Purpose: There is no standard for high-visibility safety clothing for general pedestrians, nor is it widely used. Therefore, this study investigated visibility in order to examine the standards for high-visibility safety clothing for general pedestrians.
Methods: Twenty normal participants (mean age, 22.4 ± 4.4 years) without ocular disease, except for refractive errors, were studied. All participants had normal visual acuity in corrected vision. This study assumed sunset conditions in Japan. The light source was set up in a dark room, and the illuminance in front of the visual target was set to 300 lx. We investigated the visibility of 142 patterns of black and yellow combination samples with different spatial frequencies, pattern types, angles, and color ratios.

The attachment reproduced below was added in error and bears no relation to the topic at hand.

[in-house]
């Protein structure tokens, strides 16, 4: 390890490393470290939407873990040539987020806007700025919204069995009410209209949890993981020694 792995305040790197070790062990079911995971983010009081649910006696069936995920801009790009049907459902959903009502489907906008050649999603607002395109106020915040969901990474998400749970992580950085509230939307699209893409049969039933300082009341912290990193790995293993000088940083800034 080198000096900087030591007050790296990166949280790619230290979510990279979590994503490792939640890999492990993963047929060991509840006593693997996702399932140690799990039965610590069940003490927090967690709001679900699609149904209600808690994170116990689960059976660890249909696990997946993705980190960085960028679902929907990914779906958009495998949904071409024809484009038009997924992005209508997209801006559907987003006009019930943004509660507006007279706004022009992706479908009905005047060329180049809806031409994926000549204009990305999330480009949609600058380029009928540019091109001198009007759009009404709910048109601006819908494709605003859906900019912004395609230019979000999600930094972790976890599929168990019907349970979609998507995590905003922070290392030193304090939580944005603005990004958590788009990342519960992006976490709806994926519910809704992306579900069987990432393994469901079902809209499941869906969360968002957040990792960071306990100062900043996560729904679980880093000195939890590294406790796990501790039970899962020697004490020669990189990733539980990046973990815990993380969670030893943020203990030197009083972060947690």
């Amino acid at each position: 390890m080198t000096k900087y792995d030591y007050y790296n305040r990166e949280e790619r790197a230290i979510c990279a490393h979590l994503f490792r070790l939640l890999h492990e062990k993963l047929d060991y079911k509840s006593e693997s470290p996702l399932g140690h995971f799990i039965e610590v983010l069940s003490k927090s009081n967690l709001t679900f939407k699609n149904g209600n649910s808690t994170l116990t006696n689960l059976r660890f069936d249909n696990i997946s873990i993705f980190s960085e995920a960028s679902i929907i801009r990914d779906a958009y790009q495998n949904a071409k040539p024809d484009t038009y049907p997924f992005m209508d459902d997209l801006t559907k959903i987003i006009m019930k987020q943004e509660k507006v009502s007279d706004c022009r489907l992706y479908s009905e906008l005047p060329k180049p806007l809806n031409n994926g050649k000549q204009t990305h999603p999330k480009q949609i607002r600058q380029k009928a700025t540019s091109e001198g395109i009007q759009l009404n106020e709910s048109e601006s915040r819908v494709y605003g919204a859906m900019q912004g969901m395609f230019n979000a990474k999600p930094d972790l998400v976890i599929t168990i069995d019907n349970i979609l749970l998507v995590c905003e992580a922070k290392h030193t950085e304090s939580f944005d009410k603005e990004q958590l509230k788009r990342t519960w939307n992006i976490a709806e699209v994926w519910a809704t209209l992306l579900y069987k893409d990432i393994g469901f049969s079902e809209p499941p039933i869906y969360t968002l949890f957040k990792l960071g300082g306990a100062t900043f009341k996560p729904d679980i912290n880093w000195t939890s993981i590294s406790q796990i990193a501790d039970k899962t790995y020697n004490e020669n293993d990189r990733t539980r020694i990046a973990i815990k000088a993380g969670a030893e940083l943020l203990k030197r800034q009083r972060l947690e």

Results: The highest visibility was found at 5.0 cycles per degree of the stripe pattern at the spatial frequency, yellow ratio of 75%, and a stripe angle of 165°.
Conclusions: Under sunset conditions, the brightness decreased when black was combined with yellow. However, it forms a two-color pattern and becomes more conspicuous. The highest visibility was obtained by arranging black and yellow in a diagonal stripe pattern. We predict that establishing clothing standards based on the results of this study will help design safety clothing with increased visibility.